Government staff in Ontario and British Columbia have told orchardists to be on the lookout for herbicide-resistant weeds, which could compete for nutrients with mature trees and make it harder to establish new plantings.
“Glyphosate-resistant Canada fleabane has been confirmed in 28 counties throughout the province,” wrote Ontario Ministry of Agriculture, Food and Rural Affairs (OMAFRA) weed specialist Kristen Obeid in a July 2017 information sheet for growers. “It is finding its way from fields of corn, soybeans and wheat into orchards and vineyards at an amazing rate.”
Similarly, at the BC Tree Fruit Horticultural Symposium in February 2018, British Columbia Ministry of Agriculture pesticide specialist Ken Sapsford told growers herbicide resistance is “a real possibility.”
“Be on the lookout for weeds that do not die after application when others of the same species are being controlled,” he warns growers whenever he discusses weed management.
The vigilance is warranted, said David Machial, chair of the BC Fruit Growers’ Association’s crop protection committee and an orchardist in Oliver. His family has a 20-acre orchard, including approximately 12 acres of apples and the rest a mix of stone fruits, including cherries, peaches and nectarines.
“Speaking from my own personal experience, I’m definitely seeing some of the Roundup-resistant weeds,” he says. “I’d say in another five years for sure, everyone will be seeing it and looking at other options.”
Two or three species in particular are showing signs of resistance, he said, including clover.
“Some of the clover, the Roundup will harm it a little bit, but it really doesn’t control it, so I actually go around and pull out some of the clover by hand,” he said. “I know it’s just a matter of time before it becomes better established. Natural selection will kick in … and they’ll become the dominant ones eventually.”
That’s the sort of scenario Darren Robinson, an associate professor with the University of Guelph, knows would be a disaster. Robinson has spent 17 years researching herbicide resistance in vegetables at the school’s Ridgetown campus.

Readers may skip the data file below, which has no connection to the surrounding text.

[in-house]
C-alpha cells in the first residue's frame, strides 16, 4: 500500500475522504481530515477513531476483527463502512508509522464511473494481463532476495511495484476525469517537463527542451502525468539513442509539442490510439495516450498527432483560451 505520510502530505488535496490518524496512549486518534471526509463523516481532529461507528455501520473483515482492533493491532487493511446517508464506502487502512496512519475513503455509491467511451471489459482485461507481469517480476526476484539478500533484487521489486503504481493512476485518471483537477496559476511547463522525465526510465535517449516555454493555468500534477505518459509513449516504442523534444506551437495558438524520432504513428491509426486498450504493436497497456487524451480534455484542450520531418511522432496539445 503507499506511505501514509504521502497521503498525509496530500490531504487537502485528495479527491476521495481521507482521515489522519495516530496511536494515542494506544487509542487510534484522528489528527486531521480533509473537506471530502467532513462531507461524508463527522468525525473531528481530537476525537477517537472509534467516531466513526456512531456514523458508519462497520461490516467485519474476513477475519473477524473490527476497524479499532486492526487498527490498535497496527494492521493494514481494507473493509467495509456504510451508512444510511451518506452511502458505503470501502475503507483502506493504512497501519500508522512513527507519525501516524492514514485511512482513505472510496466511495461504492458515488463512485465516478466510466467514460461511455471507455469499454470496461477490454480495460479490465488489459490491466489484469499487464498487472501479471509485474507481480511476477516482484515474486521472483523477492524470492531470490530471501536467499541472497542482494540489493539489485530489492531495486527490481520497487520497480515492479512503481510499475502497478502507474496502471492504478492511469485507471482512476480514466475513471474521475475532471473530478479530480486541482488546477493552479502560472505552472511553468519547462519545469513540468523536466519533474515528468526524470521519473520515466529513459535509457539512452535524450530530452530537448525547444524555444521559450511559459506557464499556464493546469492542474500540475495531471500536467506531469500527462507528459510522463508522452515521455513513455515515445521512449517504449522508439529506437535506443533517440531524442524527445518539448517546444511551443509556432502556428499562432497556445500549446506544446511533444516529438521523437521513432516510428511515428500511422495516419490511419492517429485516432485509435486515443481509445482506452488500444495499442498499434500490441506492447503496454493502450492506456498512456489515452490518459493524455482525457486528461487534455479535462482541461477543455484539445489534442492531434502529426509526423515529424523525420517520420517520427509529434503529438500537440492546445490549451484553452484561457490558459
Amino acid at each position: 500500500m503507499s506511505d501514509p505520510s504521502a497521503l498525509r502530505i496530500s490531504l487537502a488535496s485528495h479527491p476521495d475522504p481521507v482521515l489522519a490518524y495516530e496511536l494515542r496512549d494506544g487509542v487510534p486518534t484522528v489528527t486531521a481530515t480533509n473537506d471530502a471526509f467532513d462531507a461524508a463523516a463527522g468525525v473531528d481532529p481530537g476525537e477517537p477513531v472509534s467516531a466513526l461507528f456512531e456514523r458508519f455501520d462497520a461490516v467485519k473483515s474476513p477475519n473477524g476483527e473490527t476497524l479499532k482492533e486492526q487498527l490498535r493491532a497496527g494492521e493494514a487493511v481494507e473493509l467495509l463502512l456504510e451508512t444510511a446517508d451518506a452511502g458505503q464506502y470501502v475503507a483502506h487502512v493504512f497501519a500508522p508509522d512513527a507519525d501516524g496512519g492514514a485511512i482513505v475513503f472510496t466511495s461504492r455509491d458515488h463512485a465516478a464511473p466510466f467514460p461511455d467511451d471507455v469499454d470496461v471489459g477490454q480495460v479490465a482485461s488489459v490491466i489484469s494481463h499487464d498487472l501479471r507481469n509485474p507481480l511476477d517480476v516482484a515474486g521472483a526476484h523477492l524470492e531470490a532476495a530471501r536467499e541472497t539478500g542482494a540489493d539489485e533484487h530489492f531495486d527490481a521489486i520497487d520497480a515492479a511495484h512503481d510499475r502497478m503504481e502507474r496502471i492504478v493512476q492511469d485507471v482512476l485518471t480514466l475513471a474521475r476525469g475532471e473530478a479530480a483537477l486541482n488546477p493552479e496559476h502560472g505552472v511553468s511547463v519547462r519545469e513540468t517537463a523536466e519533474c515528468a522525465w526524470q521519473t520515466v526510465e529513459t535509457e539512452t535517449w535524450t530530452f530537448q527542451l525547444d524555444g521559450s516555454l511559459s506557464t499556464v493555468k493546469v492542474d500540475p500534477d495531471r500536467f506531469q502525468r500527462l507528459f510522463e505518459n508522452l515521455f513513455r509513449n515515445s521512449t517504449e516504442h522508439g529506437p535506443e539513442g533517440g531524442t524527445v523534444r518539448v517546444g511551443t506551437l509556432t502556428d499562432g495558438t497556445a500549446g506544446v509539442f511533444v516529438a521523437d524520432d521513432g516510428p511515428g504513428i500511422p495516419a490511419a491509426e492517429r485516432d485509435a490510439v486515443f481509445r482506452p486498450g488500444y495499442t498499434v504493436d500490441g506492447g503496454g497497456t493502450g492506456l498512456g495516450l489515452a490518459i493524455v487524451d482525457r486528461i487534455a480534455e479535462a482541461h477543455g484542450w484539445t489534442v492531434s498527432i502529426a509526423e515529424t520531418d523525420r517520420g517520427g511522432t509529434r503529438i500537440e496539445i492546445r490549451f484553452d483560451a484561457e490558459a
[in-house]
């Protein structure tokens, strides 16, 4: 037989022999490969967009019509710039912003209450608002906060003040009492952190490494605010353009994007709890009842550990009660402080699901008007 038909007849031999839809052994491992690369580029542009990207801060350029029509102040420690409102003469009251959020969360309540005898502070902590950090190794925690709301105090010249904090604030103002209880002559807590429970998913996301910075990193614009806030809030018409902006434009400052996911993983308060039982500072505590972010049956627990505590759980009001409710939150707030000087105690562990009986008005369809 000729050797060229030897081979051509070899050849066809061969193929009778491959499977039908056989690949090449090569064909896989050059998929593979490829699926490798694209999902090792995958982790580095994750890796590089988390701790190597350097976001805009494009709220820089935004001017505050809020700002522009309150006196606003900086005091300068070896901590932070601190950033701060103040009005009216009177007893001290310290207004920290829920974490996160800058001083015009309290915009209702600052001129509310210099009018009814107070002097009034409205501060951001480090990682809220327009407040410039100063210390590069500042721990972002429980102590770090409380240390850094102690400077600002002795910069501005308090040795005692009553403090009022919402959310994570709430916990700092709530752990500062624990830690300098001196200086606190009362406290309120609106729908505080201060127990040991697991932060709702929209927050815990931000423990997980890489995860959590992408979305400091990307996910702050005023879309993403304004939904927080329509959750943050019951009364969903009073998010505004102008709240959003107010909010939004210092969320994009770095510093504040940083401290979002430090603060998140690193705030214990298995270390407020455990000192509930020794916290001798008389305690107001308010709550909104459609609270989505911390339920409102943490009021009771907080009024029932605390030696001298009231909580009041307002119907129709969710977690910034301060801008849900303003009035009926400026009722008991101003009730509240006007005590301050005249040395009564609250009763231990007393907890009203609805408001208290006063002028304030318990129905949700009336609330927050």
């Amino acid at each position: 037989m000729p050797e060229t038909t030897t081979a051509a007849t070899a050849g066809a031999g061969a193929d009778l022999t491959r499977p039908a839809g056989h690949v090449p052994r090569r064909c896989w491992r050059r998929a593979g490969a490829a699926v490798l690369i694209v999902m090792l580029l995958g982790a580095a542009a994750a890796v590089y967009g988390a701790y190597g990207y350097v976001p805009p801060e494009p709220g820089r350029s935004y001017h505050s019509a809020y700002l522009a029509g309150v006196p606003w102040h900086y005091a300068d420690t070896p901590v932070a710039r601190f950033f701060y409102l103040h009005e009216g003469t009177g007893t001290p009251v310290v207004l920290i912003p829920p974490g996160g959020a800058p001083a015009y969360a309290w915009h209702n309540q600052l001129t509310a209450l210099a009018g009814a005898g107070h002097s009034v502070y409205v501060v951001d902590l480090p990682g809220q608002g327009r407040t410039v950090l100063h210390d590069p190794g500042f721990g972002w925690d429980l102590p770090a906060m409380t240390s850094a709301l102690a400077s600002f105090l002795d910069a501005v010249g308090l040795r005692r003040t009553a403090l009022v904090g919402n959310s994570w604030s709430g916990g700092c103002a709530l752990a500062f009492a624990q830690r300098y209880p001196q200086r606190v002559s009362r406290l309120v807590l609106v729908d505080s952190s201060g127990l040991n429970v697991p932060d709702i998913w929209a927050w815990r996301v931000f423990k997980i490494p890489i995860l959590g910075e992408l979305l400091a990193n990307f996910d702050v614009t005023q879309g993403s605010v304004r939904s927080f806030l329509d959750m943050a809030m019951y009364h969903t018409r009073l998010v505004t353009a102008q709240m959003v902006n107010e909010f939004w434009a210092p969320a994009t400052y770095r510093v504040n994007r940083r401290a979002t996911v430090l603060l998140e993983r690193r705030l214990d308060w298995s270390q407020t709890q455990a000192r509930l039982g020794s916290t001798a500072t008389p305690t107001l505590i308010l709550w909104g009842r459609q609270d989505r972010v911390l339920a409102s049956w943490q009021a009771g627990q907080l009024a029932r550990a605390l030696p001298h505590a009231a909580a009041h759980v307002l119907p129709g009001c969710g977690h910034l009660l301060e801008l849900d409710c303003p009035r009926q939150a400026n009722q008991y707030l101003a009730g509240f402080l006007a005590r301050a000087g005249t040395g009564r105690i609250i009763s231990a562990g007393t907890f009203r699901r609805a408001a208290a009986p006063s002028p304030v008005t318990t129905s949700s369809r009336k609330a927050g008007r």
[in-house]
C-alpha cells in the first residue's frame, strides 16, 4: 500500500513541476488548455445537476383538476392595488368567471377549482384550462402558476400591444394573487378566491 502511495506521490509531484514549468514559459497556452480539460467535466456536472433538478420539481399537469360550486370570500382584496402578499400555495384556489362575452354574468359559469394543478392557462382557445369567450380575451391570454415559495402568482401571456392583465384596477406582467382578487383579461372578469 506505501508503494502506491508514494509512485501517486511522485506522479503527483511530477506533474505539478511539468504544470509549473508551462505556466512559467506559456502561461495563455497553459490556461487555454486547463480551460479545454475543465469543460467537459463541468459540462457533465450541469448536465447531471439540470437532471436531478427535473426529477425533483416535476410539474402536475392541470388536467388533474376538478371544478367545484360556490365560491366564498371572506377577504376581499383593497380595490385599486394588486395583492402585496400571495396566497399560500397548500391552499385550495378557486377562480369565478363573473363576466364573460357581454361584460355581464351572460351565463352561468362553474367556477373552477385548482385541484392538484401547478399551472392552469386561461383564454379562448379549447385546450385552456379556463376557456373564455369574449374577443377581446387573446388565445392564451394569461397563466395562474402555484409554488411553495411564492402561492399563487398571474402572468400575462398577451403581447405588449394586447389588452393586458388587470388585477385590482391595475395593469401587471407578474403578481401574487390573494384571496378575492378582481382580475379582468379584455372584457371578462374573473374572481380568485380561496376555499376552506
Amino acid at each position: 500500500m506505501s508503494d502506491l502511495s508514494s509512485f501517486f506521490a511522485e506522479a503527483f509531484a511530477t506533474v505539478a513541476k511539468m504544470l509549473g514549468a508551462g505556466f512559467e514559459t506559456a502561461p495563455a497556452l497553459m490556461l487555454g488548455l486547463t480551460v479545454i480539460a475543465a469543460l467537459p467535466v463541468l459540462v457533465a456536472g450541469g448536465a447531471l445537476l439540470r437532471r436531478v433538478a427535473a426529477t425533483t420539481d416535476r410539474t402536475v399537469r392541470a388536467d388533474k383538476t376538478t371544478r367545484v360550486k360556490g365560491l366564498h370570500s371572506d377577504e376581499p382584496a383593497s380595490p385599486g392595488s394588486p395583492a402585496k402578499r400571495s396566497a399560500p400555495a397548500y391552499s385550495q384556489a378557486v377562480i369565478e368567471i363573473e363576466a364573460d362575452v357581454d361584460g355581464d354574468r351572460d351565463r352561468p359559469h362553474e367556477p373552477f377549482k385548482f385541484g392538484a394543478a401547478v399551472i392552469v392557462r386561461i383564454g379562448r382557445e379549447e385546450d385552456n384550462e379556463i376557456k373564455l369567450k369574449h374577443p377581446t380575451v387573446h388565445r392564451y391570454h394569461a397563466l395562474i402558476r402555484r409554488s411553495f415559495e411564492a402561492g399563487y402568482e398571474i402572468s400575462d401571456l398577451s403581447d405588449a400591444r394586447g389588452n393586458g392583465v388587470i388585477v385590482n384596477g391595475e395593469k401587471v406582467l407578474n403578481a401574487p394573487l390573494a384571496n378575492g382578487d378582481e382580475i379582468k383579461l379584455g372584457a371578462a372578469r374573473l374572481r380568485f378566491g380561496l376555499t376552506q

He has worked with tomato growers who squared off against triazine-resistant lambsquarters and had to get a new herbicide registered for use against the weed, before it was brought back under control. The process is complicated and time-consuming, meaning growers would rather work with what they have before seeking a new registration.
“You couldn’t see the tomatoes, it was literally wall-to-wall lambsquarters,” he said. “In tree fruit crops, you will — depending on the crop — get the same issues.”
He considers the pressure from herbicide-resistant weeds greatest during the initial years of an orchard’s establishment.
“Once you have a tree that’s, say, 8 feet tall, you’re not going to worry about it that much,” he said. “During that establishment phase, root growth is absolutely essential. You can’t damage the roots, so you’re relying on chemical control or hand-weeding. And man, (labor) is so expensive.”
Machial, no stranger to hand-pulling clover, said herbicide-resistant weeds pose a threat throughout an orchard’s life.
Weeds compete with trees for nutrients, especially in high-density systems where the trees have shallower root systems than in the old full-size orchard blocks. The competing weeds can also grow into the orchard canopy as well as infrastructure such as irrigation lines, especially the new microsprinklers growers are adopting for more efficient water use.
“Weeds can obstruct the water, and then you end up with lots of rain shadow,” he said. “You’re not getting the full irrigation coverage that you need.”
Despite the practical challenges, growers have been largely left to their own devices.
Obeid and Sapsford both downplayed the incidence of herbicide resistance in orchards and vineyards. Obeid, for her part, declined to be interviewed for this story. Despite last year’s bulletin, OMAFRA communications staff said evidence of herbicide resistance among Ontario weeds is only anecdotal.
“She wouldn’t necessarily want to talk about the ‘presence’ since it has not been confirmed,” communications staff said.
Sapsford spoke more confidently but said a thorough study had yet to be done.
“There is very little confirmed herbicide resistance in British Columbia, but that may be because no one has been looking and documenting it,” he said, noting that investigating herbicide resistance is not part of his job as the province’s pesticide specialist.
Machial noted the range of issues growers face means that weed management frequently rates as a lower priority. Roundup has worked so well for so long that it’s the least of their worries compared to new insects and diseases that can devour, disfigure and destroy a crop.
“Yes, the Roundup-resistant weeds are moving into our orchards,” said Machial. “As growers, we should start using other chemical groups and start rotating to manage it. That’s what we do with our other pests, so logically it makes sense to do that with our weeds. But when you have these other threats that are potentially more damaging, or more threatening, you focus your resources on those pests.” •
—by Peter Mitham
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